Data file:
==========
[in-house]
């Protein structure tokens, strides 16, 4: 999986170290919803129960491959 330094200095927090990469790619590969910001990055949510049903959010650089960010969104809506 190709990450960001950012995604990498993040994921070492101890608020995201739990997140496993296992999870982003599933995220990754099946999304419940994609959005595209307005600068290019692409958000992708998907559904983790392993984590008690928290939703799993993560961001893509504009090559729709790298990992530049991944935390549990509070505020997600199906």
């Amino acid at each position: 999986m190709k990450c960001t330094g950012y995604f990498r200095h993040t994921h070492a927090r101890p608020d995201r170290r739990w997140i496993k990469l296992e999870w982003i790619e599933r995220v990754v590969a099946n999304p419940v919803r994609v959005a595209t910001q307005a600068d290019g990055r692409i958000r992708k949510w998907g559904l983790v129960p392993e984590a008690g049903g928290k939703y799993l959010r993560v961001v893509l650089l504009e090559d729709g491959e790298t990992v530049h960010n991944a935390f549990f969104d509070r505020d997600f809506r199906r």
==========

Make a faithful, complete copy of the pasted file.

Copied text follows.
[in-house]
């Protein structure tokens, strides 16, 4: 999986170290919803129960491959 330094200095927090990469790619590969910001990055949510049903959010650089960010969104809506 190709990450960001950012995604990498993040994921070492101890608020995201739990997140496993296992999870982003599933995220990754099946999304419940994609959005595209307005600068290019692409958000992708998907559904983790392993984590008690928290939703799993993560961001893509504009090559729709790298990992530049991944935390549990509070505020997600199906």
């Amino acid at each position: 999986m190709k990450c960001t330094g950012y995604f990498r200095h993040t994921h070492a927090r101890p608020d995201r170290r739990w997140i496993k990469l296992e999870w982003i790619e599933r995220v990754v590969a099946n999304p419940v919803r994609v959005a595209t910001q307005a600068d290019g990055r692409i958000r992708k949510w998907g559904l983790v129960p392993e984590a008690g049903g928290k939703y799993l959010r993560v961001v893509l650089l504009e090559d729709g491959e790298t990992v530049h960010n991944a935390f549990f969104d509070r505020d997600f809506r199906r």